Goldenseal, botanically known as Hydrastis canadensis, is a perennial herb native to eastern North America. The rhizomes, or underground stems, are used in herbal medicines. According to Blue Shield Complementary and Alternative Health, goldenseal contains two primary beneficial alkaloids, berberine and hydrastine, and is active against the E.coli and salmonella microbes. Herbs 2000 adds that goldenseal has anti-inflammatory properties, and notes that in addition to berberine– which gives the root its yellow color– the rhizome contains volatile oils and resin. BSCAH states that goldenseal has astringent properties as well.
Goldenseal has a long history of use as an herbal medicine. The National Center for Complementary and Alternative Medicine says that Native Americans employed goldenseal to treat skin diseases, irritation and inflammation of mucous membranes, ulcers and gonorrhea. According to BSCAH, herbal physicians recommended goldenseal for stomach problems in the early 1900’s.
Herbalists and naturopaths have long recommended goldenseal as an antibacterial agent, mild topical disinfectant and mouthwash to treat canker sores, sore throats and gum problems. Herbs 2000 concurs, endorsing goldenseal specifically for infected gums. The University of Maryland Medical Center says that goldenseal is often used as a digestive tonic, immune system enhancer, hay fever treatment, cold remedy, and disinfectant for minor wounds.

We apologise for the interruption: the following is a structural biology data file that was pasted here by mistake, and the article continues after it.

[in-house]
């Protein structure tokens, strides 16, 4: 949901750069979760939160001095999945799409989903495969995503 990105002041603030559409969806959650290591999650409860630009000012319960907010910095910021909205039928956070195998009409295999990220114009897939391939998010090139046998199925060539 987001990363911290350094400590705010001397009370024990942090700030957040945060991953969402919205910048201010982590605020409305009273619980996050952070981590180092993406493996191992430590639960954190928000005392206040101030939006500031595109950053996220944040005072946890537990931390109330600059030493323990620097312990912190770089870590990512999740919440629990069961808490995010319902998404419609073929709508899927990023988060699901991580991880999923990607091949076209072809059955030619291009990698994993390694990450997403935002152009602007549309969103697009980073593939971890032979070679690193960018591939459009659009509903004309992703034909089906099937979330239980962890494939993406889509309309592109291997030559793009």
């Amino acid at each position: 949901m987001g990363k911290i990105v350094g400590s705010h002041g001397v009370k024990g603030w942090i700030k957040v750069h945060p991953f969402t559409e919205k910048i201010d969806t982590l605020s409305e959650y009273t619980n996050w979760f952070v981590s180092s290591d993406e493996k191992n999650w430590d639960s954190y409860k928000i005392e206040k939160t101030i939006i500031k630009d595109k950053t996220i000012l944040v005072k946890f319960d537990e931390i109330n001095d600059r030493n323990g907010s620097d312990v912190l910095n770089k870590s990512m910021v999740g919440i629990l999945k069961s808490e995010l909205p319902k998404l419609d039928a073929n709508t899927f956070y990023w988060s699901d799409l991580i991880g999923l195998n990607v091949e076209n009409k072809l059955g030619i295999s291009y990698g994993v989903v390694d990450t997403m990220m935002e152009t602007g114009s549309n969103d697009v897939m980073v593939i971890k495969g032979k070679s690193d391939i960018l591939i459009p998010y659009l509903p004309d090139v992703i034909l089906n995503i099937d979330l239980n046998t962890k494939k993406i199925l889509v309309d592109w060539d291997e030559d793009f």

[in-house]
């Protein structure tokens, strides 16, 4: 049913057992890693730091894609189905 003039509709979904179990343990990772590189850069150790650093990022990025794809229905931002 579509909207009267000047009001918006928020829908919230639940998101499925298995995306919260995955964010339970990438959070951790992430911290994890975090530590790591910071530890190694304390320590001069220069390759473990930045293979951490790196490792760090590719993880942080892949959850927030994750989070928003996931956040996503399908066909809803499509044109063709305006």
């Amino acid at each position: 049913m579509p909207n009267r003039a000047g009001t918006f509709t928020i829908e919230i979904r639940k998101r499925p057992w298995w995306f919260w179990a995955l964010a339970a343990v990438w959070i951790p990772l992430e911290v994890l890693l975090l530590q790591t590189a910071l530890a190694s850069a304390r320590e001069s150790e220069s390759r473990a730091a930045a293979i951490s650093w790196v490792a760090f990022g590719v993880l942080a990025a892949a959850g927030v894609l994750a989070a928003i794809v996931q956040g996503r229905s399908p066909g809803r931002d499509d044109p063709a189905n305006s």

There is some laboratory research supporting belief in goldenseal’s antimicrobial properties. In a clinical study conducted by B.Y. Hwang and colleagues and published in the July 2006 issue of “Planta Medica,” researchers found that extracts from the rhizome of the goldenseal plant — particularly berberine and two C-methyl flavonoids — showed antimicrobial effects against streptococcus and other bacteria.
According to NCCAM, goldenseal can interact with presciption medications. Consult your doctor before using it. The berberine in goldenseal can cause or worsen jaundice in newborns; if you are pregnant or breast feeding, you should not use goldenseal at all. Although goldenseal has antimicrobial properties, BSCAH warns that it is not a substitute for antibiotics.
To make a mouthwash for sore gums, the University of Maryland Medical Center advises mixing 1/4 tsp. salt and 1/2 tsp. of powder from a capsule of goldenseal with a cup of warm water. Let the mixture settle, then strain it. Rinse gums with the mixture, then spit it out.
- To make a mouthwash for sore gums, the University of Maryland Medical Center advises mixing 1/4 tsp.
- Rinse gums with the mixture, then spit it out.